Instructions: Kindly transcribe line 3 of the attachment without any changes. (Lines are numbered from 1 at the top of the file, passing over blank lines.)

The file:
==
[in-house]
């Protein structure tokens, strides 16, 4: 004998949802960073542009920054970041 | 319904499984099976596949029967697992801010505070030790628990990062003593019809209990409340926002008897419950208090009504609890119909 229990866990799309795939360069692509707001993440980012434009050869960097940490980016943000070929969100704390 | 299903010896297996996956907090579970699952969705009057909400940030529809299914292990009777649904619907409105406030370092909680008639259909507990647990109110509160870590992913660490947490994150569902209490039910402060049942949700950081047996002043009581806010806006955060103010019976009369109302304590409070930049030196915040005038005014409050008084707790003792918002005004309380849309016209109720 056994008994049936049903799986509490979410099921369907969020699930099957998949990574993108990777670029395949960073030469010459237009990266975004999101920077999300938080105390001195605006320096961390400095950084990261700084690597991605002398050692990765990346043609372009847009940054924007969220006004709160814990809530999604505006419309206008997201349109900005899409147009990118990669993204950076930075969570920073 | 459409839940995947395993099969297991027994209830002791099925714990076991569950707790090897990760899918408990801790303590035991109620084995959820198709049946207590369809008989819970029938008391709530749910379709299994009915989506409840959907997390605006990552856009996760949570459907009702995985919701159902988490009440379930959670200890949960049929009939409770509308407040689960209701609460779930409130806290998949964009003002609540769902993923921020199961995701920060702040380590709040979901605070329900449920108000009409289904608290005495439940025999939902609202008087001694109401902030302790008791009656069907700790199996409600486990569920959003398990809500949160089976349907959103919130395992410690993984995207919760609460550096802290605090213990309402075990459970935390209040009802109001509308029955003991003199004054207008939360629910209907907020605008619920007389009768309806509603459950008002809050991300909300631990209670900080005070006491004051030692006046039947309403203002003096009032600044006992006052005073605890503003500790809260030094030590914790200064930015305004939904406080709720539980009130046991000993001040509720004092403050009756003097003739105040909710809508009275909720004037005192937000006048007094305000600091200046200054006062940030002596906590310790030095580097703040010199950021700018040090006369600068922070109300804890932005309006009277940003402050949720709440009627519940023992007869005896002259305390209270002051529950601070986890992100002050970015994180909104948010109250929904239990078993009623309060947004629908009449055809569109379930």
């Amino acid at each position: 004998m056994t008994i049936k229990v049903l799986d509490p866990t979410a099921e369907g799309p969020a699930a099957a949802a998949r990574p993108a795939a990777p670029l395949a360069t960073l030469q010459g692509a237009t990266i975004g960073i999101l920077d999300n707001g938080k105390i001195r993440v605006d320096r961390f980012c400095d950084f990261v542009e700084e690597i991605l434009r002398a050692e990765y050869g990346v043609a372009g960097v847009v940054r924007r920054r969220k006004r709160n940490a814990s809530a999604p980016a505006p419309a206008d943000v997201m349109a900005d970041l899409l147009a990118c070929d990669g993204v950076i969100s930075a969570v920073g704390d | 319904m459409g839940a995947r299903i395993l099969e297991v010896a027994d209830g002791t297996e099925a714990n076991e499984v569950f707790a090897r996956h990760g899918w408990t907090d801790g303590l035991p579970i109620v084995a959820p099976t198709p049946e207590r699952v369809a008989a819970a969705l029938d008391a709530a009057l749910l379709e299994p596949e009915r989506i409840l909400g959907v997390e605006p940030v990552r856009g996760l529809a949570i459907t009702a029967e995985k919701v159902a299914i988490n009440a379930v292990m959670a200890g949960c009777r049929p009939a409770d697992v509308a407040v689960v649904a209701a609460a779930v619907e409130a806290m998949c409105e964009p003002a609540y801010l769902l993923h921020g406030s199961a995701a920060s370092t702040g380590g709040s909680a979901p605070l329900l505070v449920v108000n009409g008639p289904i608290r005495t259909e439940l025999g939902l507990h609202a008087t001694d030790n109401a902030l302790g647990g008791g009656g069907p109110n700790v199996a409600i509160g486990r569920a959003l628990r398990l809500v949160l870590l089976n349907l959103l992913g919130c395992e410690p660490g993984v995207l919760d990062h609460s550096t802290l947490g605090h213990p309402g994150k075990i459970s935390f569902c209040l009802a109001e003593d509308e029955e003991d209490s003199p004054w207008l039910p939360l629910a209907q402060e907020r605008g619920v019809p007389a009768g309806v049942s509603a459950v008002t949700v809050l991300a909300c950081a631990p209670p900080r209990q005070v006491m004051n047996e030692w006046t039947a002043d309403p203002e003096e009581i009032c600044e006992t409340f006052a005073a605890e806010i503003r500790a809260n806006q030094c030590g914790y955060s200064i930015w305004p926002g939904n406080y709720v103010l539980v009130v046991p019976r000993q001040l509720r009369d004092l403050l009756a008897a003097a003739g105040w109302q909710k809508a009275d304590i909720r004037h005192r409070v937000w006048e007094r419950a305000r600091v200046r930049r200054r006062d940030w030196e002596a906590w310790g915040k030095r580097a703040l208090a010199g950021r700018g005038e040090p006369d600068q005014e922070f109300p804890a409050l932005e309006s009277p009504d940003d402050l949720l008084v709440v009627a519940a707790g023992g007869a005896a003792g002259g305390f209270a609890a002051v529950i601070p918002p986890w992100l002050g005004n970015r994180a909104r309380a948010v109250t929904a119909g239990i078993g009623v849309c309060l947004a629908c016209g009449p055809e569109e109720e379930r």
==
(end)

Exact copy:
């Amino acid at each position: 004998m056994t008994i049936k229990v049903l799986d509490p866990t979410a099921e369907g799309p969020a699930a099957a949802a998949r990574p993108a795939a990777p670029l395949a360069t960073l030469q010459g692509a237009t990266i975004g960073i999101l920077d999300n707001g938080k105390i001195r993440v605006d320096r961390f980012c400095d950084f990261v542009e700084e690597i991605l434009r002398a050692e990765y050869g990346v043609a372009g960097v847009v940054r924007r920054r969220k006004r709160n940490a814990s809530a999604p980016a505006p419309a206008d943000v997201m349109a900005d970041l899409l147009a990118c070929d990669g993204v950076i969100s930075a969570v920073g704390d | 319904m459409g839940a995947r299903i395993l099969e297991v010896a027994d209830g002791t297996e099925a714990n076991e499984v569950f707790a090897r996956h990760g899918w408990t907090d801790g303590l035991p579970i109620v084995a959820p099976t198709p049946e207590r699952v369809a008989a819970a969705l029938d008391a709530a009057l749910l379709e299994p596949e009915r989506i409840l909400g959907v997390e605006p940030v990552r856009g996760l529809a949570i459907t009702a029967e995985k919701v159902a299914i988490n009440a379930v292990m959670a200890g949960c009777r049929p009939a409770d697992v509308a407040v689960v649904a209701a609460a779930v619907e409130a806290m998949c409105e964009p003002a609540y801010l769902l993923h921020g406030s199961a995701a920060s370092t702040g380590g709040s909680a979901p605070l329900l505070v449920v108000n009409g008639p289904i608290r005495t259909e439940l025999g939902l507990h609202a008087t001694d030790n109401a902030l302790g647990g008791g009656g069907p109110n700790v199996a409600i509160g486990r569920a959003l628990r398990l809500v949160l870590l089976n349907l959103l992913g919130c395992e410690p660490g993984v995207l919760d990062h609460s550096t802290l947490g605090h213990p309402g994150k075990i459970s935390f569902c209040l009802a109001e003593d509308e029955e003991d209490s003199p004054w207008l039910p939360l629910a209907q402060e907020r605008g619920v019809p007389a009768g309806v049942s509603a459950v008002t949700v809050l991300a909300c950081a631990p209670p900080r209990q005070v006491m004051n047996e030692w006046t039947a002043d309403p203002e003096e009581i009032c600044e006992t409340f006052a005073a605890e806010i503003r500790a809260n806006q030094c030590g914790y955060s200064i930015w305004p926002g939904n406080y709720v103010l539980v009130v046991p019976r000993q001040l509720r009369d004092l403050l009756a008897a003097a003739g105040w109302q909710k809508a009275d304590i909720r004037h005192r409070v937000w006048e007094r419950a305000r600091v200046r930049r200054r006062d940030w030196e002596a906590w310790g915040k030095r580097a703040l208090a010199g950021r700018g005038e040090p006369d600068q005014e922070f109300p804890a409050l932005e309006s009277p009504d940003d402050l949720l008084v709440v009627a519940a707790g023992g007869a005896a003792g002259g305390f209270a609890a002051v529950i601070p918002p986890w992100l002050g005004n970015r994180a909104r309380a948010v109250t929904a119909g239990i078993g009623v849309c309060l947004a629908c016209g009449p055809e569109e109720e379930r």